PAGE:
The winner of Wednesday’s giveaway is Shirley! Please contact Sherry at email@example.com
I met Shari through the Chesapeake Chapter of Sisters in Crime. Shari is one of those people who you feel immediately comfortable with. Maybe it’s because she’s a former children’s librarian. She is the first of three guests who will be talking about their experiences since they’ve sign a book deal but whose books aren’t out yet. Shari’s first book is set to come out in March of 2018.
Many thanks to Sherry and the Wickeds for the invitation to chat about What Happens After the Contract.
When I signed my contract with St. Martin’s Press for the Lazy Mermaid Lobster Shack Mystery series my first thought was – all that paper! While I was wading through it I gave thanks for the many friends who helped make that moment possible.
After the contract…and the champagne….and chocolates…and celebration…and congratulations… It sank in. I faced that empty page. Now I have to get to work.
So I did two things. Then I realized something and did one more.
One, I kept writing.
Two, I did a Lobster Shack Tour. My Number One Fan and I hit the road, researching (okay, eating) at lobster shacks from Noank to Woods Hole and beyond. Except for Maine. I’m conceding Maine to my esteemed fellow lobster lady, Barb Ross, and her Maine Clambake mysteries.
For many years I’ve seen so many author friends juggle writing their books with all the other things that are expected of a modern author: blog tours, giveaways, publicity, appearances, marketing. I realized now that all that was my job, too. I saw the difference, to me, between being a writer and being an author. Let me explain.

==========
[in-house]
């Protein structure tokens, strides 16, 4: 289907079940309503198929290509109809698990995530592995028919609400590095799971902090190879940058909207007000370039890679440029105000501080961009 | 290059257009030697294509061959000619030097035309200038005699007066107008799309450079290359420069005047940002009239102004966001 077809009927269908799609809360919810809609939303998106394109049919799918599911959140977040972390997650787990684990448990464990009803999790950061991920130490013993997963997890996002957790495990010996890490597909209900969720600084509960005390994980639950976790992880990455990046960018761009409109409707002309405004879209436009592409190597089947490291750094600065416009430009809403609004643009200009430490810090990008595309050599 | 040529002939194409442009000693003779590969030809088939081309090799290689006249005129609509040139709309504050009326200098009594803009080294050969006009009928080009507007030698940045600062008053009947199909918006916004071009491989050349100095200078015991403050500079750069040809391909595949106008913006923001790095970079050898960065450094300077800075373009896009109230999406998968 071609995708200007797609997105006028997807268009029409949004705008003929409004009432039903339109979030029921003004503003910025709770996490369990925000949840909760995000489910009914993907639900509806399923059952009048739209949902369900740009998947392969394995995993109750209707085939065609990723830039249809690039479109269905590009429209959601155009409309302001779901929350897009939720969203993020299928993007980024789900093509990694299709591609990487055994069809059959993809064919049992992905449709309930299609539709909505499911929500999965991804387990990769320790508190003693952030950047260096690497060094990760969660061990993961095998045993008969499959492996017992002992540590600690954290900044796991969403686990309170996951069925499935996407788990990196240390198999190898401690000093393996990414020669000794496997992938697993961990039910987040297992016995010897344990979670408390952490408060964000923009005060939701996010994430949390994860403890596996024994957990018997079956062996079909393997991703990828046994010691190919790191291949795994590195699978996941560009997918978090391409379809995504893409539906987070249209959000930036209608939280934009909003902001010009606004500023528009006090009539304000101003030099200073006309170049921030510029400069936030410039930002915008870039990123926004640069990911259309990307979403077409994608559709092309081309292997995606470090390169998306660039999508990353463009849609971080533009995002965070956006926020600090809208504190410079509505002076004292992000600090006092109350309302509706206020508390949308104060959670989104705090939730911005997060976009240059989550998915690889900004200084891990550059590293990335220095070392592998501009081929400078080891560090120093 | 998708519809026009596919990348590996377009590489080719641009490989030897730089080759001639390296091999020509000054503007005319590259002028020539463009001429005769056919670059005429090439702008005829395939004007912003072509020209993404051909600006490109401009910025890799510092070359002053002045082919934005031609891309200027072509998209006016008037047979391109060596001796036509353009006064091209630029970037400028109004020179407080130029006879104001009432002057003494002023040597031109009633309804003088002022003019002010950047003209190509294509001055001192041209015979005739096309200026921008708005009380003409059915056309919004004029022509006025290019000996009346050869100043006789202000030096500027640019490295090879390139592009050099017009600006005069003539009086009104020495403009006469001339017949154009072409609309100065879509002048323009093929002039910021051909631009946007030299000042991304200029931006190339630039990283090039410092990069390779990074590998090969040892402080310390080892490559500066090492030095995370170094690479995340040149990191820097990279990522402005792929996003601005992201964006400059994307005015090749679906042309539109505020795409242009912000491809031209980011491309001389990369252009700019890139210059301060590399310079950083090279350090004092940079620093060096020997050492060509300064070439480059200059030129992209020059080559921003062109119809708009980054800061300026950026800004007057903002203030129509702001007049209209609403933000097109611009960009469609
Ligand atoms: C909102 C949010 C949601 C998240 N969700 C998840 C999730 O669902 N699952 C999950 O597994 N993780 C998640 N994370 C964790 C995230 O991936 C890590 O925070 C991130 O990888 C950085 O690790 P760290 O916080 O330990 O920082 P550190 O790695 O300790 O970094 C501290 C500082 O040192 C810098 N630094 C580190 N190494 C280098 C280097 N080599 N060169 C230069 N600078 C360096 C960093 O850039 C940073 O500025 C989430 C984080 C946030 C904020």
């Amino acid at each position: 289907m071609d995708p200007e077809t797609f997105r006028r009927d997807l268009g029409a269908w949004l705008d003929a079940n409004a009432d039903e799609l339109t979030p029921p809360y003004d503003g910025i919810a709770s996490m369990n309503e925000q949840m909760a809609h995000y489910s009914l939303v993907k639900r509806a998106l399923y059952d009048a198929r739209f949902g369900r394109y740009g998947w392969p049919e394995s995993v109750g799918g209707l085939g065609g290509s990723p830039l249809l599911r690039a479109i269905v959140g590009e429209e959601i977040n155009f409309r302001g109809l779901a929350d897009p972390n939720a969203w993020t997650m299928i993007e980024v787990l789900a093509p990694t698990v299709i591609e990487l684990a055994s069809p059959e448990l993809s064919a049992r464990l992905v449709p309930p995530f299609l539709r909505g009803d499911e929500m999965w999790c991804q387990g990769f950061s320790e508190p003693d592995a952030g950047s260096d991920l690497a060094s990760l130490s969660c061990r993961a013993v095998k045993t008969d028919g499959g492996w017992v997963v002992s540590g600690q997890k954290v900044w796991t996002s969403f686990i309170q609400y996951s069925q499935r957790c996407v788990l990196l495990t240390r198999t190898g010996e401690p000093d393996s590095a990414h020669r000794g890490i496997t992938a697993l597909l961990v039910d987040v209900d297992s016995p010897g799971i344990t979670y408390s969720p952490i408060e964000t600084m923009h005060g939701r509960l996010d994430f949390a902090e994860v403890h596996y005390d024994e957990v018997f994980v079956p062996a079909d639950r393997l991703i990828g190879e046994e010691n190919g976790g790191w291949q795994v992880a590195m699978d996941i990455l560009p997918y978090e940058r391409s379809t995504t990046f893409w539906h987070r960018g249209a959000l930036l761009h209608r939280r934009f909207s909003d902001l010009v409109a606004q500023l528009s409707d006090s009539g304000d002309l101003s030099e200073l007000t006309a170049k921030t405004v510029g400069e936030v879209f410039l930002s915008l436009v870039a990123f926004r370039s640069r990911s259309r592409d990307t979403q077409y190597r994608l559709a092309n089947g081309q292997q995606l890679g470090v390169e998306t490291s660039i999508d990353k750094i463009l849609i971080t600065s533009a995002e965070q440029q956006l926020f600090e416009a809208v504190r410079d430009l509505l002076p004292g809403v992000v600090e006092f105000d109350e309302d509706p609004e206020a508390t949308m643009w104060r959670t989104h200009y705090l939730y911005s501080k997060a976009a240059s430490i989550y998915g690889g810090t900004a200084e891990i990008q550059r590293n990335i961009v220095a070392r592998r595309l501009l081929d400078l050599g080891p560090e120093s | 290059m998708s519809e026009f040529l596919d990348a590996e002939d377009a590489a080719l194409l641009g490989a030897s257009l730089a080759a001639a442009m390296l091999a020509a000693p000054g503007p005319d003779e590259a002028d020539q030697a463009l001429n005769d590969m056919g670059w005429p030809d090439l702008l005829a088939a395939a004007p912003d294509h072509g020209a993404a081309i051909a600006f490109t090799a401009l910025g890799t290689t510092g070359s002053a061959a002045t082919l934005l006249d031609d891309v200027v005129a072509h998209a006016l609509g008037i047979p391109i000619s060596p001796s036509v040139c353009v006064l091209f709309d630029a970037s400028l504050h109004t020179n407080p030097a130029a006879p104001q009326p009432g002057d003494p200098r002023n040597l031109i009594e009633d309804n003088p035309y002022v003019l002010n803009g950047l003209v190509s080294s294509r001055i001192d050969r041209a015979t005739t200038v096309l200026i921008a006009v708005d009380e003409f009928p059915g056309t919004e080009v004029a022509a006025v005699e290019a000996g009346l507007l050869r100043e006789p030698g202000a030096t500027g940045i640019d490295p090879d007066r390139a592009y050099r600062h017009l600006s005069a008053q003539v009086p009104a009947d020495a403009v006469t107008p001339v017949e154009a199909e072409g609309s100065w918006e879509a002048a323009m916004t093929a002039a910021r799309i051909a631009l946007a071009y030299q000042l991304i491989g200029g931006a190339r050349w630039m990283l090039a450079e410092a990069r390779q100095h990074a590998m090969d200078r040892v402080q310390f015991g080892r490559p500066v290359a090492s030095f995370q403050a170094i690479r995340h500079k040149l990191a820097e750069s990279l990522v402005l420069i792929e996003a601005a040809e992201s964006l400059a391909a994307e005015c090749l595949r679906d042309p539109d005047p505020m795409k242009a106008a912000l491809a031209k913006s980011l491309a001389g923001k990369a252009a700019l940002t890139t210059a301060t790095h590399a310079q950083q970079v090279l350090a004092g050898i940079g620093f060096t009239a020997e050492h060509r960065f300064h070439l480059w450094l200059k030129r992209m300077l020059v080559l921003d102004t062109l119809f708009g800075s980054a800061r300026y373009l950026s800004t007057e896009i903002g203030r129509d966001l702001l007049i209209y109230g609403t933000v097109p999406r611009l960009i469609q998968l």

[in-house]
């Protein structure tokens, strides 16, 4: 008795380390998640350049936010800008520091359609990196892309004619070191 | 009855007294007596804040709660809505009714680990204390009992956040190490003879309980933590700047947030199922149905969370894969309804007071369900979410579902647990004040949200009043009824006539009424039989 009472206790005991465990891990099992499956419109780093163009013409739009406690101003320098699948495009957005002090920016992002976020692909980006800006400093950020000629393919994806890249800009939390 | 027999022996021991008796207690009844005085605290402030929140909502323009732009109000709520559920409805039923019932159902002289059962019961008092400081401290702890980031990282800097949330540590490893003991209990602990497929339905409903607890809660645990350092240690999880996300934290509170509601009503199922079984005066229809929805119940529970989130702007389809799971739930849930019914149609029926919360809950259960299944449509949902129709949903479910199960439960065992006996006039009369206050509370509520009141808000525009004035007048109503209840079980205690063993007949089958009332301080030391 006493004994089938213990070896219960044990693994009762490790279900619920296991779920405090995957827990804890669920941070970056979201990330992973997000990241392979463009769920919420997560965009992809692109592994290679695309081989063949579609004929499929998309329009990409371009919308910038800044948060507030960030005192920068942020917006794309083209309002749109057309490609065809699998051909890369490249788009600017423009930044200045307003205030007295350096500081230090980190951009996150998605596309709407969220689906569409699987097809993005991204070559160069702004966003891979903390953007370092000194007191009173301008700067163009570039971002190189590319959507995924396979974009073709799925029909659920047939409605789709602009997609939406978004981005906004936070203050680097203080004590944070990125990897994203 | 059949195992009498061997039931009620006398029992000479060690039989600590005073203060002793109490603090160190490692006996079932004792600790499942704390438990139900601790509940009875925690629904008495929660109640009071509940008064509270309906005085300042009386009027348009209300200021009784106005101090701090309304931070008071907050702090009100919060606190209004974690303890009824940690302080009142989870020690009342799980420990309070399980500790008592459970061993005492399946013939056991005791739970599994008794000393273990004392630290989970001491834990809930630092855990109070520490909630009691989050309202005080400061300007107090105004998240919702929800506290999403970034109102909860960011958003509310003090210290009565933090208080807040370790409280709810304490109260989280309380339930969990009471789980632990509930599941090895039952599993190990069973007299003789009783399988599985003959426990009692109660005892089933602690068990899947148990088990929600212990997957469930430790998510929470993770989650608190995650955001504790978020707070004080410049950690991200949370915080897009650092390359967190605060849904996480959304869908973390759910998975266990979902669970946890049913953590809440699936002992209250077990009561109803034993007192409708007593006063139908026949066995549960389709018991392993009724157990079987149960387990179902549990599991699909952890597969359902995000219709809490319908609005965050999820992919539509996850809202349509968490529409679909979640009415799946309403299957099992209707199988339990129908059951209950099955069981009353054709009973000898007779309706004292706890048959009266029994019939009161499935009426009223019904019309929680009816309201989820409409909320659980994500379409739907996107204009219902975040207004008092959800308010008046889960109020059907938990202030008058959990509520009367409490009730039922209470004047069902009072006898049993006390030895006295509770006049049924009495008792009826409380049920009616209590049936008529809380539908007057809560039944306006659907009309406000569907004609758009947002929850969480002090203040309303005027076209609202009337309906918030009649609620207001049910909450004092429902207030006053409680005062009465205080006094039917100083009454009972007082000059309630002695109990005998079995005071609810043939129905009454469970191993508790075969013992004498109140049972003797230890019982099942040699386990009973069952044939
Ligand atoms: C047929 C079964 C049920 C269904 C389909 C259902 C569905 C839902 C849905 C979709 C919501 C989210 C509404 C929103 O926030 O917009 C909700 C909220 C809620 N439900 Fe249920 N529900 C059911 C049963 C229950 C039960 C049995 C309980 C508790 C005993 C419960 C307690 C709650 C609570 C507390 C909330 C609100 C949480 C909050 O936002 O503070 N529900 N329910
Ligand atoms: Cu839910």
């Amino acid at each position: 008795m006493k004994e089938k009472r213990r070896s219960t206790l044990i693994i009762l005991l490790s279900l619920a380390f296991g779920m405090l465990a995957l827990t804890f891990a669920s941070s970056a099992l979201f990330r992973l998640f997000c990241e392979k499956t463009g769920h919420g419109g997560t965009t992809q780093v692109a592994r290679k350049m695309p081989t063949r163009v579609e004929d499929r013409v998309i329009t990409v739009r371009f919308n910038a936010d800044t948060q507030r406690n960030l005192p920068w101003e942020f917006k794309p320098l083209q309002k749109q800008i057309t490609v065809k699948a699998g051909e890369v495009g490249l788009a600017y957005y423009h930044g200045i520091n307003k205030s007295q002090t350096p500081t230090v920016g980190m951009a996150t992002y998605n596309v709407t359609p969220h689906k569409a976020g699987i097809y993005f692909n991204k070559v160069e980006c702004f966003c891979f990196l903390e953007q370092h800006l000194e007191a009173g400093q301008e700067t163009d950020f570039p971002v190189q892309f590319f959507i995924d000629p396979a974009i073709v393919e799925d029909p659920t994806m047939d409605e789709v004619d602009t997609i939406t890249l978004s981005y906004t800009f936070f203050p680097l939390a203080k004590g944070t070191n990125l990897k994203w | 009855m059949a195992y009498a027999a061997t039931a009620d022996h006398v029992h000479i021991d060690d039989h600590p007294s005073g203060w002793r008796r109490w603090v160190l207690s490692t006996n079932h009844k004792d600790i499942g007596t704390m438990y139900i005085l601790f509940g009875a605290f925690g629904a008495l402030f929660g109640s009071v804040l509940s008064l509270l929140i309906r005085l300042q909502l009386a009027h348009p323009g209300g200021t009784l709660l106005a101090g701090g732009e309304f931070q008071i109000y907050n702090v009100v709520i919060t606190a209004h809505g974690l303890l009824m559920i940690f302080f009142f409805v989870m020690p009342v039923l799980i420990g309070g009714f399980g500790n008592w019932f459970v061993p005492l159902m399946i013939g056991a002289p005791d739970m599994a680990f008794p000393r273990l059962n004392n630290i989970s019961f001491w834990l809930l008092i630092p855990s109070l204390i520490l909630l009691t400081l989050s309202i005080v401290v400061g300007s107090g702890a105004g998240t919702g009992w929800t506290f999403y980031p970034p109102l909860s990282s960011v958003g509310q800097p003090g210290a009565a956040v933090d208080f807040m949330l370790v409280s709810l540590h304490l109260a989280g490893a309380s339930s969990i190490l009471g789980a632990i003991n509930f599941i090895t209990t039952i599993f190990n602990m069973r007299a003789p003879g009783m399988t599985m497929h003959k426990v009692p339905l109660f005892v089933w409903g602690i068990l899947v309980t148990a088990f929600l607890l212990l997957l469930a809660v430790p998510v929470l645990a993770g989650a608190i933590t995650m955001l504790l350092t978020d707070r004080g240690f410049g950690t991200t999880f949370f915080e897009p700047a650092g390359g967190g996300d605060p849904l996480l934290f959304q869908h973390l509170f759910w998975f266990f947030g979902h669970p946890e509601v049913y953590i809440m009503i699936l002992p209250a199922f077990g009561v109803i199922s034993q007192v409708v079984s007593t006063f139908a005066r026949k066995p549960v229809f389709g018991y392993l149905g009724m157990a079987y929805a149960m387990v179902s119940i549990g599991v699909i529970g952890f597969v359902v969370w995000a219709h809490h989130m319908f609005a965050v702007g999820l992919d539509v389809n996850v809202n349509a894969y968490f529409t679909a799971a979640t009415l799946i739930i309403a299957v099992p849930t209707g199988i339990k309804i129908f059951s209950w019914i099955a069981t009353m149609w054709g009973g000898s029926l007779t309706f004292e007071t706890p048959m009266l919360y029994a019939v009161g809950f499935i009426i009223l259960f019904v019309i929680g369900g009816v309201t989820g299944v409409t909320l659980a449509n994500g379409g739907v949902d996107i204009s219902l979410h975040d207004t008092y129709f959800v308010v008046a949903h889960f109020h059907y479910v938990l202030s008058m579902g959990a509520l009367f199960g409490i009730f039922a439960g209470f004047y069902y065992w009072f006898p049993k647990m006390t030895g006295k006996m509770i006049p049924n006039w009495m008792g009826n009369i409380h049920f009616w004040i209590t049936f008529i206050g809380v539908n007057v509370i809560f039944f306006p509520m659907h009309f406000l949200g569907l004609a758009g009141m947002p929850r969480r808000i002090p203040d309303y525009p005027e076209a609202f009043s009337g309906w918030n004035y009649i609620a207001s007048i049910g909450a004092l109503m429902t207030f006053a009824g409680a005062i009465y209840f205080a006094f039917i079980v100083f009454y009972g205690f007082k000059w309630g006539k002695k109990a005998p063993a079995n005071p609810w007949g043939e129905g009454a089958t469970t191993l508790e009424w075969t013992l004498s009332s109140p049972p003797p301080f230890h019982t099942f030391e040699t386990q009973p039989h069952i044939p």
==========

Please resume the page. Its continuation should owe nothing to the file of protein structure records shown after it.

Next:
Writing is the nuts and bolts, the craft, getting words on paper. That’s what the writer does.
Being an author. Ah, that’s different.
Before I signed my contract, my mental image of “author” was a fantasy formed by episodes of Dynasty and Murder She Wrote. Instead of the reality of hours of butt-in-chair in book jail, my Fantasy Author Self was at signings, dressed in flowing scarves and jangling bangle bracelets. My sparkling laugh – very Mary Higgins Clark or maybe Joan Collins – floating over hundreds of fans sipping champagne, where every detail of the event has been arranged by my fawning publicist, a George Clooney lookalike named Charlton. My fantasy agent says things like “After the twenty-state tour, you’re going to Canyon Ranch for a vacation, I insist” and “Lucas wants the film rights! Streep wants to play Aunt Gully!”
But then I wake up. Arranging booking signings will be my job. Writing blogs will be my job. Marketing will be my job.
This realization brought me to the third thing I did. I learned as much as I could about what is expected of an author, by asking questions, doing research, and taking classes. One of the best classes was Simon Wood’s 21st Century Author, which I took online through the SINC Guppies. Simon explained the many requirements of the 21st century author – creating a persona, using social media, publicity, marketing. Exhausting, but necessary.
Where is Charlton when I need him?
There is no Charlton.
So as I go back into book jail to work on Book Two, I still give thanks for that contract. But now I know that writing the book is just the beginning.
Readers: What experiences have you had that were different than you thought they’d be?